empty room showed bare from corner to corner. And then, you know, I
realized that the room was full of an abominable silence; can you
understand that? A sort of purposeful silence, just as sickening as any
of the filthy noises the Things have power to make. Do you remember what
I told you about that 'Silent Garden' business? Well, this room had just
that same _malevolent_ silence--the beastly quietness of a thing that is
looking at you and not seeable itself, and thinks that it has got you.
Oh, I recognized it instantly, and I whipped the top off my lantern, so
as to have light over the _whole_ room.

"Then I set-to, working like fury, and keeping my glance all about me. I
sealed the two windows with lengths of human hair, right across, and
sealed them at every frame. As I worked, a queer, scarcely perceptible
tenseness stole into the air of the place, and the silence seemed, if you
can understand me, to grow more solid. I knew then that I had no business
there without 'full protection'; for I was practically certain that this
was no mere Aeiirii development; but one of the worst forms, as the
Saiitii; like that 'Grunting Man' case--you know.

"I finished the window, and hurried over to the great fireplace. This is
a huge affair, and has a queer gallows-iron, I think they are called,
projecting from the back of the arch. I sealed the opening with seven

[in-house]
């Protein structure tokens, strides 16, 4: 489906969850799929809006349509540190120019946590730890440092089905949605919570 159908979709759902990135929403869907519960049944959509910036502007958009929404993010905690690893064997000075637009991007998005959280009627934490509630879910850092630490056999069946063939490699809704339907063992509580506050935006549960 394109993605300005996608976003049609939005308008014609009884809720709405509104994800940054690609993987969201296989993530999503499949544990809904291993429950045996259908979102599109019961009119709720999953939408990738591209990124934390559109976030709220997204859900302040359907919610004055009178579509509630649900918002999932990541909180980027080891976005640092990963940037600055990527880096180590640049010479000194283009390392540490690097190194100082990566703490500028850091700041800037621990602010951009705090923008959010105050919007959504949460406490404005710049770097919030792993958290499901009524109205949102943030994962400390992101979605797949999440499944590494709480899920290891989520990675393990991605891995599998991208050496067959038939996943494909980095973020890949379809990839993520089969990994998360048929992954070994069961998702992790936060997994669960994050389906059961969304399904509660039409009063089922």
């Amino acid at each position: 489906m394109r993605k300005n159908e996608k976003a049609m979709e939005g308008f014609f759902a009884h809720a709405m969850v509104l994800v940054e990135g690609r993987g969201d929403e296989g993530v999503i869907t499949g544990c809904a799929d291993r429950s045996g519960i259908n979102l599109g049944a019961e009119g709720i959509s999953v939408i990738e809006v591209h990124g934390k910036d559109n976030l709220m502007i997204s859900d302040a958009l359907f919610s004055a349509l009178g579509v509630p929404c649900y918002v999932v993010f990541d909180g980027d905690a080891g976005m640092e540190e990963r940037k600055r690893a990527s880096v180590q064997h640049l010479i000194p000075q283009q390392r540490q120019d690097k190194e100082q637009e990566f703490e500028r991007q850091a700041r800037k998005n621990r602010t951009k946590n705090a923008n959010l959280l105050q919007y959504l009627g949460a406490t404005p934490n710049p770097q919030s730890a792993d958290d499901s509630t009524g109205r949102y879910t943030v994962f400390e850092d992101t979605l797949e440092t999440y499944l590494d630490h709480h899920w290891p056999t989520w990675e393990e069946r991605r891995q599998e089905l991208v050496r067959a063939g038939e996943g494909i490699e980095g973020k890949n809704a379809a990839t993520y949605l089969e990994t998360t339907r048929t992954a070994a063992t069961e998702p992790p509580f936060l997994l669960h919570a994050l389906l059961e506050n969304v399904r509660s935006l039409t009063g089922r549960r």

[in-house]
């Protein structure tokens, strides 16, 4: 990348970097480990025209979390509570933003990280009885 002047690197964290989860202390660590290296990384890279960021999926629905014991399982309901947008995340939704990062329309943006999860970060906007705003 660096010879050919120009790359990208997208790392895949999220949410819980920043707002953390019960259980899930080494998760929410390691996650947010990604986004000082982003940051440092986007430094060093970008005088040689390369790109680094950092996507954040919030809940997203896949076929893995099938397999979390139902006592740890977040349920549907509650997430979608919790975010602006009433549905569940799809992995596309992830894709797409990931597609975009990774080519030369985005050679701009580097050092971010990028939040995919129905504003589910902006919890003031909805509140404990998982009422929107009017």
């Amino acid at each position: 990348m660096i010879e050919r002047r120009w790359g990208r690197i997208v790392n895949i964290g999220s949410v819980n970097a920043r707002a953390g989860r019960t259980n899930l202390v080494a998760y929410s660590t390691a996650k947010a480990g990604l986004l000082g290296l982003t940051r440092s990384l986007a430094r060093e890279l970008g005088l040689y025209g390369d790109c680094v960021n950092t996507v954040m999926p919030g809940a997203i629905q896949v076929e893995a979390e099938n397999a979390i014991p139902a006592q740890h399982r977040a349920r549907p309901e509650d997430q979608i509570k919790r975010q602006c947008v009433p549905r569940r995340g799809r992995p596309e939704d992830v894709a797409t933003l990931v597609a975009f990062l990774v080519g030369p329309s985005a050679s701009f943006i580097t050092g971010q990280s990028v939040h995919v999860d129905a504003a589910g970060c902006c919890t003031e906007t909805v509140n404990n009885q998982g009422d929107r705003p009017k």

human hairs--the seventh crossing the six others.

"Then, just as I was making an end, a low, mocking whistle grew in the
room. A cold, nervous pricking went up my spine, and 'round my forehead
from the back. The hideous sound filled all the room with an
extraordinary, grotesque parody of human whistling, too gigantic to be
human--as if something gargantuan and monstrous made the sounds softly.
As I stood there a last moment, pressing down the final seal, I had no
doubt but that I had come across one of those rare and horrible cases of
the _Inanimate_ reproducing the functions of the _Animate_, I made a
grab for my lamp, and went quickly to the door, looking over my
shoulder, and listening for the thing that I expected. It came, just as
I got my hand upon the handle--a squeal of incredible, malevolent anger,
piercing through the low hooning of the whistling. I dashed out,
slamming the door and locking it. I leant a little against the opposite
wall of the corridor, feeling rather funny; for it had been a narrow
squeak.... 'Theyr be noe sayfetie to be gained bye gayrds of holieness
when the monyster hath pow'r to speak throe woode and stoene.' So runs
the passage in the Sigsand MS., and I proved it in that 'Nodding Door'
business. There is no protection against this particular form of
monster, except, possibly, for a fractional period of time; for it can
reproduce itself in, or take to its purpose, the very protective
material which you may use, and has the power to '_forme_ wythine the
pentycle'; though not immediately. There is, of course, the possibility
of the Unknown Last Line of the Saaamaaa Ritual being uttered; but it is
too uncertain to count upon, and the danger is too hideous; and even
then it has no power to protect for more than 'maybee fyve beats of the
harte,' as the Sigsand has it.

"Inside of the room, there was now a constant, meditative, hooning